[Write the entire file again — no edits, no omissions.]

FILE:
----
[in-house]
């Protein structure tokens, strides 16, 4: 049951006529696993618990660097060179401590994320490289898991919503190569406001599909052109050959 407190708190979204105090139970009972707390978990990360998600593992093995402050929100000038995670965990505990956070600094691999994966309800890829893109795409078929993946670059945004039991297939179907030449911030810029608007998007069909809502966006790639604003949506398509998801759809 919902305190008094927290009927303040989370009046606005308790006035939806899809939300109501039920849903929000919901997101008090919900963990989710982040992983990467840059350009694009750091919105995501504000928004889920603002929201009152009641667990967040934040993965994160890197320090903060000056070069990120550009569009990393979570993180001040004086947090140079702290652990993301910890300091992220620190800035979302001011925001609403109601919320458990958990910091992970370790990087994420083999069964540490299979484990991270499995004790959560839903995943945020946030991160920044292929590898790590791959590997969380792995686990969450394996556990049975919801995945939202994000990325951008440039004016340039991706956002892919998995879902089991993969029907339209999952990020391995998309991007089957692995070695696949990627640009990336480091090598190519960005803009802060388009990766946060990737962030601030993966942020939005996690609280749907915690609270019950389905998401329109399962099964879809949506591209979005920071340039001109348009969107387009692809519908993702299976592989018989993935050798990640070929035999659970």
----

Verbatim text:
[in-house]
């Protein structure tokens, strides 16, 4: 049951006529696993618990660097060179401590994320490289898991919503190569406001599909052109050959 407190708190979204105090139970009972707390978990990360998600593992093995402050929100000038995670965990505990956070600094691999994966309800890829893109795409078929993946670059945004039991297939179907030449911030810029608007998007069909809502966006790639604003949506398509998801759809 919902305190008094927290009927303040989370009046606005308790006035939806899809939300109501039920849903929000919901997101008090919900963990989710982040992983990467840059350009694009750091919105995501504000928004889920603002929201009152009641667990967040934040993965994160890197320090903060000056070069990120550009569009990393979570993180001040004086947090140079702290652990993301910890300091992220620190800035979302001011925001609403109601919320458990958990910091992970370790990087994420083999069964540490299979484990991270499995004790959560839903995943945020946030991160920044292929590898790590791959590997969380792995686990969450394996556990049975919801995945939202994000990325951008440039004016340039991706956002892919998995879902089991993969029907339209999952990020391995998309991007089957692995070695696949990627640009990336480091090598190519960005803009802060388009990766946060990737962030601030993966942020939005996690609280749907915690609270019950389905998401329109399962099964879809949506591209979005920071340039001109348009969107387009692809519908993702299976592989018989993935050798990640070929035999659970």